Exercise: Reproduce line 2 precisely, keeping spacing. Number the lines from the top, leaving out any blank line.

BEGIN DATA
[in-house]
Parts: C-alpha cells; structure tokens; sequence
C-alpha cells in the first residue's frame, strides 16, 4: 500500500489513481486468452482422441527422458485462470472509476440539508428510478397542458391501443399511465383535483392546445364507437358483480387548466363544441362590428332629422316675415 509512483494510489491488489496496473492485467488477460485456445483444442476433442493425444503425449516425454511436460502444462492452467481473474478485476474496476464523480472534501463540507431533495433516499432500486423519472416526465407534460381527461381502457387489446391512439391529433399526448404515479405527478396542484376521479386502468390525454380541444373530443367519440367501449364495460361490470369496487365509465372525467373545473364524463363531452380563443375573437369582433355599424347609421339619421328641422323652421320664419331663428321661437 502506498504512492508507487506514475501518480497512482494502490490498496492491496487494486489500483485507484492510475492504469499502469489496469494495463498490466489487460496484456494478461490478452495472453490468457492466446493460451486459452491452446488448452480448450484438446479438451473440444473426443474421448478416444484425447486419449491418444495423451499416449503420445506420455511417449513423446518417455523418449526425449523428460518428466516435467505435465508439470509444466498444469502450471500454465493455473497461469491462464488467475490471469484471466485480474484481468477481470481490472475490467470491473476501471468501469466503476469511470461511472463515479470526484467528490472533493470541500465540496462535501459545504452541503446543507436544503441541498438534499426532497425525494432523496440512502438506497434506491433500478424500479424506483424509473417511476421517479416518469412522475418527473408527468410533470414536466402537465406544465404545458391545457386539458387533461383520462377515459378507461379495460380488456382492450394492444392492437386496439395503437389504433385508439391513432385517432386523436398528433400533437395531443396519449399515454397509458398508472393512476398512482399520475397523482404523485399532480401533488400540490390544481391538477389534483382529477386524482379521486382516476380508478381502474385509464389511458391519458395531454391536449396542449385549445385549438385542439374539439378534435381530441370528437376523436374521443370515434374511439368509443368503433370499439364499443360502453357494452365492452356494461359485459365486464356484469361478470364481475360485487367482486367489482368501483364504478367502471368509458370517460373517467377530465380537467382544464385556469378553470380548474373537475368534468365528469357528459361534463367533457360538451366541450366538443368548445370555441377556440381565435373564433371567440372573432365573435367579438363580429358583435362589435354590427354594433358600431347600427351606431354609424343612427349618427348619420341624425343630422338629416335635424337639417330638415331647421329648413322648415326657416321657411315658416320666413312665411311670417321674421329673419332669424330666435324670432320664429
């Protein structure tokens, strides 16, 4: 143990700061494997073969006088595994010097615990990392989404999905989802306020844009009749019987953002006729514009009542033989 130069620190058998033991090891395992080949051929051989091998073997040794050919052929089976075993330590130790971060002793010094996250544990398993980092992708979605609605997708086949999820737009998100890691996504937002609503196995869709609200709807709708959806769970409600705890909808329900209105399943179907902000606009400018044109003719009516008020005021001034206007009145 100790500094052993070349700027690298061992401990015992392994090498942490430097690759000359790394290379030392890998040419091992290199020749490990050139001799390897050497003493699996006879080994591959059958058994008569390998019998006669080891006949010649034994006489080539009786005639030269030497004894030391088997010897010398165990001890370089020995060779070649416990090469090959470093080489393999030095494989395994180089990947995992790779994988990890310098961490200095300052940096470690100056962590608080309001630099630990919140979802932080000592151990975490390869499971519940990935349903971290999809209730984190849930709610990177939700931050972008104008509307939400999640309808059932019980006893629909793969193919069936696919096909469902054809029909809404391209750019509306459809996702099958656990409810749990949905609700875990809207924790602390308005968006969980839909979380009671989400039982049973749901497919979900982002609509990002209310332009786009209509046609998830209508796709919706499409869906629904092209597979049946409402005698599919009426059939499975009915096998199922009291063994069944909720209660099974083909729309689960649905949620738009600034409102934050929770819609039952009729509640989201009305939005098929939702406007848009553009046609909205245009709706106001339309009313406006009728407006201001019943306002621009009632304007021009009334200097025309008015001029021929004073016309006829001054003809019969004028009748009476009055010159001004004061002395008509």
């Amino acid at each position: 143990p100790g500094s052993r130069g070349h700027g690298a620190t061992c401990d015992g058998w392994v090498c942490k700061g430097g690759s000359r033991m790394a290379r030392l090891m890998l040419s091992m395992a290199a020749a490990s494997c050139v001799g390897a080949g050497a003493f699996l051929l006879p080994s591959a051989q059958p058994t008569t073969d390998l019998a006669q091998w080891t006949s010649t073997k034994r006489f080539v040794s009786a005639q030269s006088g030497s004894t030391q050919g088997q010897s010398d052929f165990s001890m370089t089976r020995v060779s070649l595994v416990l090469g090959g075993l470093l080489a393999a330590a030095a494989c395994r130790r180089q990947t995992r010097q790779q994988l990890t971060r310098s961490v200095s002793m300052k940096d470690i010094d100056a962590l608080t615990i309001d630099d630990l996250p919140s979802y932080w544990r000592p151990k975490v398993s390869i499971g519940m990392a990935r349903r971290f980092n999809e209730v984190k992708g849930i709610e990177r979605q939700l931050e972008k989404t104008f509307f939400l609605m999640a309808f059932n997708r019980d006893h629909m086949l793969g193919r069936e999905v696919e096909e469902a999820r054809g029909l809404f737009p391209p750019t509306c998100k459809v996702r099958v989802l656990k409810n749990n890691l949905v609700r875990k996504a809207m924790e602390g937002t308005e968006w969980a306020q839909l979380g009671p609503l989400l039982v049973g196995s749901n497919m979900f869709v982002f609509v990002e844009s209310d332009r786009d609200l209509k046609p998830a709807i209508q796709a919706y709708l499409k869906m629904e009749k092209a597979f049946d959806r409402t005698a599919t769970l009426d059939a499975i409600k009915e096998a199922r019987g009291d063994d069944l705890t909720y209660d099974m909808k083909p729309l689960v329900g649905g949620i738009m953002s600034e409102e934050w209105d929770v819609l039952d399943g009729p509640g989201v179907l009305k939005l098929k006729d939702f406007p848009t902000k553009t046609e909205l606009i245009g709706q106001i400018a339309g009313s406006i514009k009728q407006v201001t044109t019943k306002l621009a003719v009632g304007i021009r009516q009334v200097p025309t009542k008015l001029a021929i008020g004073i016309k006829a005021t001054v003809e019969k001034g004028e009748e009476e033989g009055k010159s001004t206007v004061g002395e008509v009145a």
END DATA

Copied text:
Parts: C-alpha cells; structure tokens; sequence